4 ways to identify that your driver is distracted

People get distracted. Sometimes it’s a clever billboard or a person in a costume walking down the street. Sometimes it’s a non-urgent need to use dispatch equipment. They may be reaching for a map or using a cell phone – either talking or texting and driving.

It’s all distracted driving. And it leads to over 25% of truck accidents. A fleet owner, on average, will be out of pocket around $70,000 per event. Some studies show this average even higher. The effects of distracted driving on trucking businesses can be huge. It’s also dangerous, which is why the FMCSA has banned handheld cell phone use for commercial vehicle drivers

Preventing distracted driving is important. But you can’t prevent what you don’t know about.

Here are way 4 ways to know if a driver is getting distracted.

1. Gather the Data

Modern fleet tracking device have technologies that help detect tired or distracted driving without a driver feeling like a fleet manager is looking over their shoulder. While many of these tools don’t track device usage itself, they track the typical outcomes of that behavior.

Make sure you’re using existing equipment to its fullest capability. And when the time to upgrade arises, make sure you can collect this data.

This is the less intrusive way to identify your at-risk drivers before behaviors cause an accident.

2. Know What to Look For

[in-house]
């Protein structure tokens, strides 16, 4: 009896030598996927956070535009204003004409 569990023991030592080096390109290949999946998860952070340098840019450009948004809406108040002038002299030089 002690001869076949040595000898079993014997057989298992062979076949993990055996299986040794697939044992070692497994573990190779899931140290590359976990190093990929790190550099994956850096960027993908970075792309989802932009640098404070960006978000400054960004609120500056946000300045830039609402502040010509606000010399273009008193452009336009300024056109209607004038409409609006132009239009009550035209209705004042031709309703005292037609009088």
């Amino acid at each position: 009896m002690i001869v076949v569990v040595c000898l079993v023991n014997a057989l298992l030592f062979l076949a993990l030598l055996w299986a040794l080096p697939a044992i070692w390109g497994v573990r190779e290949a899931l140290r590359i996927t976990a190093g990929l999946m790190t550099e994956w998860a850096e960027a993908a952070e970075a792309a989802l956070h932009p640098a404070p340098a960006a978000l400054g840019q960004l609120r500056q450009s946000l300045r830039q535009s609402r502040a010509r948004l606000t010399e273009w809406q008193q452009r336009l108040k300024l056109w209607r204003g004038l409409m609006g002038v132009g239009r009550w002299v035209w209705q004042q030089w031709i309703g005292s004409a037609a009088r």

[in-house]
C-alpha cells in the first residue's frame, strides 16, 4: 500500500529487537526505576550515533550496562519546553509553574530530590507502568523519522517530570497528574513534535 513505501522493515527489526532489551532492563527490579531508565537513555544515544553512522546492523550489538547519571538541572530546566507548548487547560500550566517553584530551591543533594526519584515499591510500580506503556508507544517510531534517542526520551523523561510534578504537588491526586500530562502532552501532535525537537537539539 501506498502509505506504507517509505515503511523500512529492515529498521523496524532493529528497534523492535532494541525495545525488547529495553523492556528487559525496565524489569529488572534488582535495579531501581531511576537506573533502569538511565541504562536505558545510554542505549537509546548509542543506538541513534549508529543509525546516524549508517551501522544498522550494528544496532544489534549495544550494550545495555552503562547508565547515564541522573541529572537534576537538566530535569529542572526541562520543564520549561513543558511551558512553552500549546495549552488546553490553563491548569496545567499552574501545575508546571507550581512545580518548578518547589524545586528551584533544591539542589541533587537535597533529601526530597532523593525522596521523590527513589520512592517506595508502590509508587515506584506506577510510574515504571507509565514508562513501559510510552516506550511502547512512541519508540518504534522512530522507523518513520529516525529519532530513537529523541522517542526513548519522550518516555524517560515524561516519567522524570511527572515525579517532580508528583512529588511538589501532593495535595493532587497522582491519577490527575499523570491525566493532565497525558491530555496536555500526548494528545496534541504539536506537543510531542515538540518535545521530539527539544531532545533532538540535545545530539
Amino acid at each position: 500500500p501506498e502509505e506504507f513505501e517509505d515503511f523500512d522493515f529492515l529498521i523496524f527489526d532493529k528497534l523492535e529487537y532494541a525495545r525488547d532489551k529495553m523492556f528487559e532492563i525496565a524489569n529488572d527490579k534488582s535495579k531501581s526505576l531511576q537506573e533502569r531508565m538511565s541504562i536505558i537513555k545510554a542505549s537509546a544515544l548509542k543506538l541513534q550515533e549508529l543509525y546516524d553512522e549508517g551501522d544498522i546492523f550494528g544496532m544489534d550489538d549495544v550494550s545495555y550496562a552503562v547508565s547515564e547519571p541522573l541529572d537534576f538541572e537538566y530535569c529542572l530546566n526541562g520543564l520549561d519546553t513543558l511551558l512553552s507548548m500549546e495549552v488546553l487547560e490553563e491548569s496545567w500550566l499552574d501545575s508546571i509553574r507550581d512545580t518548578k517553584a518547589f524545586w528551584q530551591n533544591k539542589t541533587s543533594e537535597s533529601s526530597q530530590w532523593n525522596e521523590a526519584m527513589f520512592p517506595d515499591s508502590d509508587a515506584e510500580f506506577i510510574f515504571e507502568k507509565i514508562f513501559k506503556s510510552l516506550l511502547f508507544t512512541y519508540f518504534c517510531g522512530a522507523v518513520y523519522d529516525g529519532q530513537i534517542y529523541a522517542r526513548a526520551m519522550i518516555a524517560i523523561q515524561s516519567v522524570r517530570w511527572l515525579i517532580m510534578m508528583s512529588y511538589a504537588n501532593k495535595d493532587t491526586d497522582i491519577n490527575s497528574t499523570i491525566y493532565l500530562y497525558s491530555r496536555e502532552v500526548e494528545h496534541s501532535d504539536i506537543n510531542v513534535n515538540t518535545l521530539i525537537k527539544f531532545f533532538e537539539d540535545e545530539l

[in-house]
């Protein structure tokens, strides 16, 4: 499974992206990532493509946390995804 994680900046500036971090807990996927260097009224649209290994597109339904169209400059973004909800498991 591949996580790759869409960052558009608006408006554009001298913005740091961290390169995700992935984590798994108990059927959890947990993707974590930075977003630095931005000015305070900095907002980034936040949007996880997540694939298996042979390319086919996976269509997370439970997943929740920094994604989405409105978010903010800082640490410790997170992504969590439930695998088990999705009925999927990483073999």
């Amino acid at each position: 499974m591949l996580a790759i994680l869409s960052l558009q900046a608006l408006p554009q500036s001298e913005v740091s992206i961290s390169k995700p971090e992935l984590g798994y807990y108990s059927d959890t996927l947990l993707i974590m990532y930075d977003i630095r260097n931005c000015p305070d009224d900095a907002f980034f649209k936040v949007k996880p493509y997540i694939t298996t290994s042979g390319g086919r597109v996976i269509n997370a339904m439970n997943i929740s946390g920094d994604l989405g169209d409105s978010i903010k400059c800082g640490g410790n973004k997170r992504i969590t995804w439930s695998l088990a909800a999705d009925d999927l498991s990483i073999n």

If asked, many drivers feel justified in stating that they aren’t driving while distracted. Most people who get distracted while driving feel okay about doing it. They get complacent because they’ve done it before and nothing happened.

The unpredictable nature of the road is the reason why driving while distracted is so dangerous.

Modern driver behavior tracking devices can track things like:

  • Hard-braking
  • Sudden acceleration
  • Swerving between lanes
  • Driving well below the speed limit
  • Anomalies in driving patterns

A single event might simply suggest, for example, a deer ran across the interstate or a passenger car cut too closely in front of the cab. So these tools look for patterns in behavior that suggest that the driver isn’t paying attention to the job they’re being paid to do rather than focusing on a single event.

3. Install Event-Triggered Cameras

Your drivers don’t want to feel like they’re being watched all the time. Most people in any line of work are uncomfortable about that. But distracted driving costs you money. Event-triggered cameras are the agreeable compromise.

The cameras, also often called DRMs (Driver Risk Management Systems), are typically installed on the dash so that they face inward.

Actions like swerving and sudden braking turn the camera on.

It’s not uncommon to get some pushback from drivers regarding these devices. For many drivers, especially long-haul, their cab is their home. This feels like a violation of privacy.

It’s important to respect your drivers. Talk to them about these concerns. Make sure they understand that these cameras are not always on. Triggered cameras do help keep the driver and company safer.

4. Have Open Conversations

Gather the data so that you can have a conversation with a driver that appears to be engaging in distracted driving. Avoid openly accusing a driver of texting, for example. The data indicates that something they’re doing is dangerous. It doesn’t necessarily tell you what the distraction is.

Start a conversation and work to find solutions. Approaching the driver in a non-accusatory way will help you further confirm your suspicions. That’s much better than facing a wall of denial.

For more tips on keeping drivers and your company safe, follow our blog. We can also help you get truck insurance quotes. You can get started with your quotes by filling out our online form or giving us a call today. Our truck insurance experts are here to help!

 

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